Art comes in many forms... and, to help the blind appreciate modern expression, Belgian-born artist?
Assistant pins on mask.
Hands pick up tacks.
CU hands with thread
MS Artist at table
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Background: Art comes in many forms... and, to help the blind appreciate modern expression, Belgian-born artist HENRI BASTIN has evolved a technique which he believes will enable the blind to enjoy and appreciate art by touch. At an exhibition of his works in Melbourne, Mr. Bastin is blindfolded in a demonstration of his theory.
Just a few tacks and a sheet of paper and the masked artist forms patterns and shapes... his hands free to transmit to paper the brain pictures he is visualising.
With each tack he seeks out the shapes he requires... then he's ready to form his picture with thin pliable lengths of wire. The picture clear in his mind... a few deft twists with the wire, and a pattern is moulded by skilful fingers.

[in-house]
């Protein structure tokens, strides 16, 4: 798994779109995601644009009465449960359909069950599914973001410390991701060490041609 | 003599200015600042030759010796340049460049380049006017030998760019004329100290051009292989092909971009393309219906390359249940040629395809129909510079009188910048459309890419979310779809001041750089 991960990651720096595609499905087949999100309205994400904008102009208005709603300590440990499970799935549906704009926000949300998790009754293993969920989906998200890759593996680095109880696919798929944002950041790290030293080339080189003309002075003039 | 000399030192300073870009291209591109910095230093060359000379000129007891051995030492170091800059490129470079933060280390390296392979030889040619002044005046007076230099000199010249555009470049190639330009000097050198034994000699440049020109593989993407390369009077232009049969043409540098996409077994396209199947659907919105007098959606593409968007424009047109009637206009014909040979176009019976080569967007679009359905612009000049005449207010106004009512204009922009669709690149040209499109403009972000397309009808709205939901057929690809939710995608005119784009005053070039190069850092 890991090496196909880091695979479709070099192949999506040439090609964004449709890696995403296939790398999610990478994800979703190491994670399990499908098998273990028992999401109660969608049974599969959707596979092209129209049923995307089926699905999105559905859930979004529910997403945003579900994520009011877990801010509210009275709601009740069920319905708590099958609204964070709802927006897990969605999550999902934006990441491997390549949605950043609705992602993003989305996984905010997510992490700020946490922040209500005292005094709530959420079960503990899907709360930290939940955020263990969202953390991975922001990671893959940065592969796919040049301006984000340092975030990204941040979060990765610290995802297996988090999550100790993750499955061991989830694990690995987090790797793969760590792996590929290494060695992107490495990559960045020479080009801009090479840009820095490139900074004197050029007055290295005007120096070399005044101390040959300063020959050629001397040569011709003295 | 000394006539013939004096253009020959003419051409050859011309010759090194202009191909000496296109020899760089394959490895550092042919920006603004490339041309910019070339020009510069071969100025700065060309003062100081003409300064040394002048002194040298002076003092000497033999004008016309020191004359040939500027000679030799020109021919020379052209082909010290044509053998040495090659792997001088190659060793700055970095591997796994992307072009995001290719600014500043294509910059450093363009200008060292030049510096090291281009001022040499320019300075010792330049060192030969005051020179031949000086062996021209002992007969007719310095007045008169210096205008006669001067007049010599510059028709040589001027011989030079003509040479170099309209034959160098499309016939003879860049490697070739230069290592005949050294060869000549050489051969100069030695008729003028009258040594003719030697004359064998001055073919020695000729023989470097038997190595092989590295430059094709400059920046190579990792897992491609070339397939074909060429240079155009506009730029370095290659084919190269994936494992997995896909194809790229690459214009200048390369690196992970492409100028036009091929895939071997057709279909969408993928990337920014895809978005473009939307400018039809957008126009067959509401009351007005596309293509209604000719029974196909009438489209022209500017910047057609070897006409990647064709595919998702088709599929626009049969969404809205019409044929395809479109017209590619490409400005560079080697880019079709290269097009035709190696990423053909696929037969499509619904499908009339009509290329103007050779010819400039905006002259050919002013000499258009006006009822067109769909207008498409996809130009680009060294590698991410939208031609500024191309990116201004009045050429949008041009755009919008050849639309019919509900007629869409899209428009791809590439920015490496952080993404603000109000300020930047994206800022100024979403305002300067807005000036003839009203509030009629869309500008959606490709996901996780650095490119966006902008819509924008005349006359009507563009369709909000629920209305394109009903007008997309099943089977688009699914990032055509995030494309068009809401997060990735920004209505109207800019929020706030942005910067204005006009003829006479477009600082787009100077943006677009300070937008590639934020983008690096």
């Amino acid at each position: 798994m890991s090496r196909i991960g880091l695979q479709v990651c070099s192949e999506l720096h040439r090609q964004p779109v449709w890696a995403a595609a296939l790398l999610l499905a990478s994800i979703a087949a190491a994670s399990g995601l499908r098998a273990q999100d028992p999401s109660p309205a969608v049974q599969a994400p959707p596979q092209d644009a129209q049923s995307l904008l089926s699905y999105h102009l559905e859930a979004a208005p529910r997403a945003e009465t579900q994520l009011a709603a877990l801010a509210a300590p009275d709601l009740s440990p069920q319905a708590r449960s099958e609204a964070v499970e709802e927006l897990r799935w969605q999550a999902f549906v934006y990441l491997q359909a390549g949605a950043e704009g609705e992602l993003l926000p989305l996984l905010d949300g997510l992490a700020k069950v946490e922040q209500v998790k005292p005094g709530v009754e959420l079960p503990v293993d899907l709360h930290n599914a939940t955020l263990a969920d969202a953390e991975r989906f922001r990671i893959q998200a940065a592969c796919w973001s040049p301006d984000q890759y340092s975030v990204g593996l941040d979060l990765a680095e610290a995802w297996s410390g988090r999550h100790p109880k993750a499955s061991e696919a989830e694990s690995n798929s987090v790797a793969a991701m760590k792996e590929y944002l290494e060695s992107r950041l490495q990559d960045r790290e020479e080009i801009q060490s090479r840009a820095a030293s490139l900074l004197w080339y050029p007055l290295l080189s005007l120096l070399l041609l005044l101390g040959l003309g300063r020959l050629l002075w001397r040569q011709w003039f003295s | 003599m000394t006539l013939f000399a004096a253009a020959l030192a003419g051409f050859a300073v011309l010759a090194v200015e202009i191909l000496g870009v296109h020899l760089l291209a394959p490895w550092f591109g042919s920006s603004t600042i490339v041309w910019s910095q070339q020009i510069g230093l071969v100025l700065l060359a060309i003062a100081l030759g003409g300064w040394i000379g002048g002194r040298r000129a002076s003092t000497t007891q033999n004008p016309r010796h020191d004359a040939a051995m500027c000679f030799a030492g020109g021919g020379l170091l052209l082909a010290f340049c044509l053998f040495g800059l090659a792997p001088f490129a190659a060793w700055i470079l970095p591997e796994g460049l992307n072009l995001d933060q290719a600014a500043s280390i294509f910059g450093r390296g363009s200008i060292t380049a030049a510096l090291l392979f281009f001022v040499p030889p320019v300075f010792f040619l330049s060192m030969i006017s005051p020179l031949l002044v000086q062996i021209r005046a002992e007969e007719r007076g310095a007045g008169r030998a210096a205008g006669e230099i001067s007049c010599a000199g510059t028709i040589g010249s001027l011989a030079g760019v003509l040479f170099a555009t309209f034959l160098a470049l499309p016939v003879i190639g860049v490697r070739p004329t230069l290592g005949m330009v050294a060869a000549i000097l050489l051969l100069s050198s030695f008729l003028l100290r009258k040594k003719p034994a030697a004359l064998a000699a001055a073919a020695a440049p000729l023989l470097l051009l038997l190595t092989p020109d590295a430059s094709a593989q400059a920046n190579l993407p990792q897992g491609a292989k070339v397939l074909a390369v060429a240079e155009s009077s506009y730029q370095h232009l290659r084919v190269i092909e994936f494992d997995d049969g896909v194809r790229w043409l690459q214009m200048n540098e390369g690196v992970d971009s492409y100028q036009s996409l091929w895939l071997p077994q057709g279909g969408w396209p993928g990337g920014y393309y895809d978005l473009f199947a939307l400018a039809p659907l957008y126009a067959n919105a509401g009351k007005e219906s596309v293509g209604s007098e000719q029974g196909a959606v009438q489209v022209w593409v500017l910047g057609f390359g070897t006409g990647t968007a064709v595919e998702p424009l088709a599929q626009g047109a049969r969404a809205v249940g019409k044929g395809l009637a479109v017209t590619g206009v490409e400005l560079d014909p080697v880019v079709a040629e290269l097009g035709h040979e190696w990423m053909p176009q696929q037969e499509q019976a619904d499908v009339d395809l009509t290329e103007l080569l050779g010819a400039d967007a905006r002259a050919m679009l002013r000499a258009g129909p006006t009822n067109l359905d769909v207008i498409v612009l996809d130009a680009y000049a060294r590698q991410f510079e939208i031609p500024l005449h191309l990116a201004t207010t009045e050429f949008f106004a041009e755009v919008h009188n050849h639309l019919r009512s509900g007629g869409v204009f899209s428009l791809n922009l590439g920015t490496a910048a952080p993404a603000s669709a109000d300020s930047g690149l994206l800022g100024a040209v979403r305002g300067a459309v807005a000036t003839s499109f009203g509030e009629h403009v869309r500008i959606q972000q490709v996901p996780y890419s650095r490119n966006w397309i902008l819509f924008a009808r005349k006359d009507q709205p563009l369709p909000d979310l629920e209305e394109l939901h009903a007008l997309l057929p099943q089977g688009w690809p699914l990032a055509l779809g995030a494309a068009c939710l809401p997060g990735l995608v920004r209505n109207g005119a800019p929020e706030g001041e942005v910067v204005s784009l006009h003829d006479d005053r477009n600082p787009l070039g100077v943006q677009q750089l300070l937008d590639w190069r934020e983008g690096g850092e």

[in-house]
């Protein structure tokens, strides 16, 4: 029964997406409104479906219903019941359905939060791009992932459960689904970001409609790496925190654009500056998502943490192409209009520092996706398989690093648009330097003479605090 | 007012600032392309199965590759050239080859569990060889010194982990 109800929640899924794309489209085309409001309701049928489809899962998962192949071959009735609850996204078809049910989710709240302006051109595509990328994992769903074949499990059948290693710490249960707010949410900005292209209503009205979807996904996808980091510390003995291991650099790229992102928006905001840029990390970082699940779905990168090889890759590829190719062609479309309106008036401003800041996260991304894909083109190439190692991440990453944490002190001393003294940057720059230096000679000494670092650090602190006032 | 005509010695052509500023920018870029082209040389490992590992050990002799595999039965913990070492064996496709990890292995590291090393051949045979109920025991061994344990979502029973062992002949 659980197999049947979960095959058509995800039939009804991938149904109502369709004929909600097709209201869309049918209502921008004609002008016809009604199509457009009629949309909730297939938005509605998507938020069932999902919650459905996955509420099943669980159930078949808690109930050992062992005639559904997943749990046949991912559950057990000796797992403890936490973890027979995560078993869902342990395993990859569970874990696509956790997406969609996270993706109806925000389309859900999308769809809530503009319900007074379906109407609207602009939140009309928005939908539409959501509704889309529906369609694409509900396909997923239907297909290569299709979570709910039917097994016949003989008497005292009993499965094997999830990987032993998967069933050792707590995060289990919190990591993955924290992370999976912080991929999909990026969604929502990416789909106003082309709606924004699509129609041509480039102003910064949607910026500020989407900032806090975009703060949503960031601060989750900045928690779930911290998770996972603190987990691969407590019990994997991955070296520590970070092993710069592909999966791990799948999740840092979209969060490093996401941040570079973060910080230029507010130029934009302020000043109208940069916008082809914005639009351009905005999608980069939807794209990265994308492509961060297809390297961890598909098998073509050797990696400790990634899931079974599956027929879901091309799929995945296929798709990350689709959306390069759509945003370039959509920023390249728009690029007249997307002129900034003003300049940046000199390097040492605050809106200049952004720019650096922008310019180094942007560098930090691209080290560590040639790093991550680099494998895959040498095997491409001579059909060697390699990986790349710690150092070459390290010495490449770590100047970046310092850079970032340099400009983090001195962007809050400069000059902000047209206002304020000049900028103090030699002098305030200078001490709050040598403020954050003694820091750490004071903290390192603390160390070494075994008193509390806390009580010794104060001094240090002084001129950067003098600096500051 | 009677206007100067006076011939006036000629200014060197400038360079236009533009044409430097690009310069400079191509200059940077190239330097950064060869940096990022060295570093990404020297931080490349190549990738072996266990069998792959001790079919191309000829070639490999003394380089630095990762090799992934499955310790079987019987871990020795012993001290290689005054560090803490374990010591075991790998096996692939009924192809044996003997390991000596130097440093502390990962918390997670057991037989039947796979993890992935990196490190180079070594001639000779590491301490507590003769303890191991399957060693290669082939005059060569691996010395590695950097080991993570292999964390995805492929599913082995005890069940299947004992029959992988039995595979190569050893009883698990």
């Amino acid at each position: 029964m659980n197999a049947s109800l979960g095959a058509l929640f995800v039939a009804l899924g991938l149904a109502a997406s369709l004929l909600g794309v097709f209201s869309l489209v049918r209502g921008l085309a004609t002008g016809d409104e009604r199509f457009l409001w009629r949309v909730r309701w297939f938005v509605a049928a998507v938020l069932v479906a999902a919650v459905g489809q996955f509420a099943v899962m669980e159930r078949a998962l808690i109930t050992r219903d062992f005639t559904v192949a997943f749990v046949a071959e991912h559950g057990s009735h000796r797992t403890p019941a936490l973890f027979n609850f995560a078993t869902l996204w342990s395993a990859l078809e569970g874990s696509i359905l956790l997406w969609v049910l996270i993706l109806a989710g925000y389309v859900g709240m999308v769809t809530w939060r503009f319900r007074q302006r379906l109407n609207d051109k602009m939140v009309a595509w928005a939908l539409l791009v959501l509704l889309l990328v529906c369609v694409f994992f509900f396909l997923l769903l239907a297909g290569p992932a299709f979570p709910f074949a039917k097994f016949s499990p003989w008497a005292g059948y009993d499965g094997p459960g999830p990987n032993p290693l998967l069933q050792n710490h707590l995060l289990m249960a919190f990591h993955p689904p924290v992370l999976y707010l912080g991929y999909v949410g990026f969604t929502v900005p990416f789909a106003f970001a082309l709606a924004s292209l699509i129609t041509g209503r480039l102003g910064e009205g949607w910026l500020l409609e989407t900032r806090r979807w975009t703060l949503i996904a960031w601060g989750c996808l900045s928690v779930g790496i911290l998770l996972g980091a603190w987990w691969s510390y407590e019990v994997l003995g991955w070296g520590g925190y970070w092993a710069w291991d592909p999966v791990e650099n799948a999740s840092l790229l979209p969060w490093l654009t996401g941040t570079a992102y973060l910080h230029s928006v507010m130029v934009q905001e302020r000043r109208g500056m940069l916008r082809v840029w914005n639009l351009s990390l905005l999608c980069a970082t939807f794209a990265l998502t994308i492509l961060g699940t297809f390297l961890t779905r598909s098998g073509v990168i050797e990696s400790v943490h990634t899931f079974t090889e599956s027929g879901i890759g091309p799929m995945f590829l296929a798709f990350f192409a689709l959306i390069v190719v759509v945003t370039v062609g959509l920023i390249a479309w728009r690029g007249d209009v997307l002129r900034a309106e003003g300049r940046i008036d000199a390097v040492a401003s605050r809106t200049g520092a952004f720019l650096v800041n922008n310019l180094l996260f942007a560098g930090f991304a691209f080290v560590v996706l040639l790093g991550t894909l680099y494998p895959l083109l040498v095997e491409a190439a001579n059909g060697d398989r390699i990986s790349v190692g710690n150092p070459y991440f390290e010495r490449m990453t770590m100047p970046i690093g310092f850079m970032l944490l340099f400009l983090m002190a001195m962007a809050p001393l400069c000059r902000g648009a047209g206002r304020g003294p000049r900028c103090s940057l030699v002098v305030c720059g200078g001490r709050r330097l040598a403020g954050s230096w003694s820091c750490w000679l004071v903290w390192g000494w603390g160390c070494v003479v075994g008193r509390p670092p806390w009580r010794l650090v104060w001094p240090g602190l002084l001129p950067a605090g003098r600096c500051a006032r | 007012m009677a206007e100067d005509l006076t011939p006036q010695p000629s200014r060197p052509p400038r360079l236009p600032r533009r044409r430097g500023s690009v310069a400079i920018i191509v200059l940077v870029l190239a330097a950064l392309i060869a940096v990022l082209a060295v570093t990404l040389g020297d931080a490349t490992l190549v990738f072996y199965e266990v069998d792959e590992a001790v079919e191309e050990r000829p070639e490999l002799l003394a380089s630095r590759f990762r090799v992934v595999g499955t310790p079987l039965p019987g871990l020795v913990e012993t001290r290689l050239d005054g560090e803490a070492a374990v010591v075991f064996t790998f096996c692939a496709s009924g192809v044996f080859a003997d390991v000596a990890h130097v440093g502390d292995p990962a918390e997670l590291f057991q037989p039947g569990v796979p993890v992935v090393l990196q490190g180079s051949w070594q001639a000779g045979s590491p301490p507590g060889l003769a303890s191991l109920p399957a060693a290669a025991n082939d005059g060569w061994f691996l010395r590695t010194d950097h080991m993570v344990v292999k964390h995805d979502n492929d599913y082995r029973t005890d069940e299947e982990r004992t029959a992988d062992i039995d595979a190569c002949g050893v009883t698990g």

Henri Bastin began painting only three years ago. He claims that if he can shape mind pictures with tacks and wire -- so can the blind.
To finish his pictures, Mr. Bastin sometimes builds them up with thick paint to form dimensions which can be felt by the sightless. Once an opal miner, he began painting when inspired by the beauty of outback Queensland. In these "Braille pictures" artist Bastin worked one hundred and fifty hours blindfolded. An ingenious artist with understanding, patience and skill... working to show the sightless the way to expression.